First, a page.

"fakable"measure. However, recent neurosci- conflicting yet simultaneous task demands and
entific studies demonstratethat conscious pro- excessive attentionaldemands.
cessing activates different regions in the brain In addition, social psychologists argue that
than does unconscious processing, thus these many seemingly controllablebehaviors may be
are distinctive mental processes. One study prone to implicit attitudes under conditions of
showed greater brain activity associated with ambiguity, and have demonstratedthat implicit
control and regulationwhen supraliminallypro- discriminationis more likely to occur in situa-
cessing black faces, in contrast with greater tions where multiple, non-racist explanations
brain activity associated with emotion and fear for the behavior might exist. Thus, some con-
when subliminally processing black faces. An- ditions under which implicit attitudesmay arise
othershowed a correlationbetween the IAT and are threefold:inattentivenessto task, time pres-
amygdalaactivation (fear response) in response sure or other cognitive load, and ambiguity.
to black faces. In addition, the divergence of
implicit and explicit attitudes is not limited to II. Can ImplicitAttitudesBe "Manipulated"?
socially sensitive domains. For example, the
social demands to conceal one's preferences One intriguing feature of implicit attitudesis
about a Mac versus PC computer,or Coke ver- their potential manipulability. In one study,
sus Pepsi seem minimal. Yet, implicit and ex- white participants were told they would be
plicit attitudesin these domains are imperfectly working with a black individual, who would
correlated,with both having predictive power. either be their subordinate or their superior.
Can implicit attitudes influence behavior in Those anticipating a black superior showed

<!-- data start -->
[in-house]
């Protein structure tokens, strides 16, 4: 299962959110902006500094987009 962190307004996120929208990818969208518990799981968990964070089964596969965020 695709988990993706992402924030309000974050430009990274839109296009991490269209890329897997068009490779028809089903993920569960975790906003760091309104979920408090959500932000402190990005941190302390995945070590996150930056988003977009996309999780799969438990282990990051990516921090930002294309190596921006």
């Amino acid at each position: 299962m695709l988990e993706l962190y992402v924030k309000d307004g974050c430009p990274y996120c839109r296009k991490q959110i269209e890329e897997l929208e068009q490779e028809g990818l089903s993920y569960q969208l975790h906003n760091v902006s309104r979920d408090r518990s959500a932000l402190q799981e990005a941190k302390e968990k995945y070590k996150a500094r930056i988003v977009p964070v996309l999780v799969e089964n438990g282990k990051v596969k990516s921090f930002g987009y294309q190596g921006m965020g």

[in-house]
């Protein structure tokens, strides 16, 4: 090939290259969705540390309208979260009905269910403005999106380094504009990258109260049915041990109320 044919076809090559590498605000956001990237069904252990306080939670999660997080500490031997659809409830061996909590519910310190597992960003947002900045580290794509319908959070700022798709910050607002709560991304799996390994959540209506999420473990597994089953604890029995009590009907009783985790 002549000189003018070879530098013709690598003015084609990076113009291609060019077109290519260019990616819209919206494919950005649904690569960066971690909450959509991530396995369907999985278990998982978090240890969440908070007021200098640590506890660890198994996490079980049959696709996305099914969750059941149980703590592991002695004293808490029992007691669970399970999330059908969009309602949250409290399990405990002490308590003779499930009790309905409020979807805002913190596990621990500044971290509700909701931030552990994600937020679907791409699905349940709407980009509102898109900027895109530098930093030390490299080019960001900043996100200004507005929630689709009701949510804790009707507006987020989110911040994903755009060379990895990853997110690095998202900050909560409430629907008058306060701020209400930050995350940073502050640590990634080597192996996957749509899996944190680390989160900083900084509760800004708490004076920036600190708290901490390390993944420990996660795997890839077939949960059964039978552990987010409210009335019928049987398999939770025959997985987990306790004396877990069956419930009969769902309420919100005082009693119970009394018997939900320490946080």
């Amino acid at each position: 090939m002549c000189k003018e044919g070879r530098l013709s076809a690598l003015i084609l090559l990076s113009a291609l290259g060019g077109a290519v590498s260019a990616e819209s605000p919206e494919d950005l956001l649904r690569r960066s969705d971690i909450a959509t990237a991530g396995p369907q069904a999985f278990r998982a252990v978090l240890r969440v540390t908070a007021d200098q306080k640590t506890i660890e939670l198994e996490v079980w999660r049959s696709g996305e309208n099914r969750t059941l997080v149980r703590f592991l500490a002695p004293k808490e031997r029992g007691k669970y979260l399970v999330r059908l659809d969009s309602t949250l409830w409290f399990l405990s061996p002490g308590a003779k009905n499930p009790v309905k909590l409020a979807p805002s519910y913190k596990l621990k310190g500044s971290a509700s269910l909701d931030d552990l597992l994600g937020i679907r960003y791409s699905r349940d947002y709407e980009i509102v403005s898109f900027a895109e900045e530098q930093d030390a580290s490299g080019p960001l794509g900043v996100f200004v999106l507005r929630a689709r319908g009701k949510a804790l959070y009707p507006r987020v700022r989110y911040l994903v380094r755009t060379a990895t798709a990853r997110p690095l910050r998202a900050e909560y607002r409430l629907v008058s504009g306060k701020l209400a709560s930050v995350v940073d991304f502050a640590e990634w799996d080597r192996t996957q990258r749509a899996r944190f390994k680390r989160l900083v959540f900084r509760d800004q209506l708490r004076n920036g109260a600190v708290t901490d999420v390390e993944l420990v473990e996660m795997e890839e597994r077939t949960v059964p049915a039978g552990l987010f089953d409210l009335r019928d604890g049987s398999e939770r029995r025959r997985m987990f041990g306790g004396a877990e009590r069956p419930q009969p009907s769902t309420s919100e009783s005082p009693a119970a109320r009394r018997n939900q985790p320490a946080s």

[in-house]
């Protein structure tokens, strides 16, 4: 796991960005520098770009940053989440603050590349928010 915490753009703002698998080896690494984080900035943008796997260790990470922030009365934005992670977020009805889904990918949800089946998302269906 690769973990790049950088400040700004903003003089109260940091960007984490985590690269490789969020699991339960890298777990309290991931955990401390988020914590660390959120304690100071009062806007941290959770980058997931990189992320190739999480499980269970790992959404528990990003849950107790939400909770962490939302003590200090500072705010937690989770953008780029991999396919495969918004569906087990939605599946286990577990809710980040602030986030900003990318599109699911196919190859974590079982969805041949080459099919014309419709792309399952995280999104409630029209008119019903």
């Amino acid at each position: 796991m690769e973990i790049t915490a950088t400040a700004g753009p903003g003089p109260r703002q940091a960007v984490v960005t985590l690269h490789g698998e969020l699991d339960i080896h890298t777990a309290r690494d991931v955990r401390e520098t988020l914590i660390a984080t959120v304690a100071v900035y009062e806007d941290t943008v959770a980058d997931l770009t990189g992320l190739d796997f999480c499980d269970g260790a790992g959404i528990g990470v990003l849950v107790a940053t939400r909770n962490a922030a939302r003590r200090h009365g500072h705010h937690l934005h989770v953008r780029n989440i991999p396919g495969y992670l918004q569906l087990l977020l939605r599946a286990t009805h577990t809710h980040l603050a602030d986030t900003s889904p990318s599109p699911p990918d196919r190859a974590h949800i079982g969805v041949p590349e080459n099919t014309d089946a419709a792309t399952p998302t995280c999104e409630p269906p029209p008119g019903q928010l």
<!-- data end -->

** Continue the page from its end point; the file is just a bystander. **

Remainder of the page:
meaningful ways? Evidence to date suggests more positive implicit attitudes toward blacks
yes. A meta-analysis of 61 studies found an than those anticipatinga black subordinate,sug-
average correlation of 0.27 between the IAT gesting that positive and powerful black exem-
and outcome measures such as judgments, plars are importantcues. In another,exposure to
choices, and physiological responses. Most im- photographs of admired African-Americans
portantly, the IAT outperformedexplicit atti- (e.g., Bill Cosby) led to a decrease in anti-black
tude measures for less-controllable behavioral implicit attitudes,an effect that persisted for 24
outcomes.In one study, white participants inter- hours. In another, reducing attention to race
acted with both a white and African-American cues (e.g., by increasing attention required by
experimenter, also took the IAT. Participants' the task) moderated implicit attitudes. This
implicit attitudesfavoringwhites predictedmore work certainly does not imply that implicit at-
smiling, speaking time, extemporaneoussocial titudes can be reversed with simple manipula-
comments, and general friendliness,as well as tions of the situationor task. However, the work
fewer speech errorsand speechhesitation,toward suggests malleability in implicit attitudes and
the white experimenter. associated behaviors.
These findings suggest that controllability
may be an importantbehavioraldimension. But III. InterpretingExistingAudit Studies in the
could any relevanteconomic behavior, such as a Light of ImplicitDiscrimination
hiring decision, truly be characterizedas "hard-
to-control"?In fact, social psychologists argue Obviously, implicit attitudes cannot explain
that even theoretically controllable behaviors all forms of racial discrimination.Explicit dis-
may operate with greater automaticity under crimination in employment ads prior to the
certainsituationalconditions. Chugh (2004) de- Civil Rights Act of 1964 had little to do with
scribed the "messy, pressured,and distracting" implicit attitudes. However, we find it reason-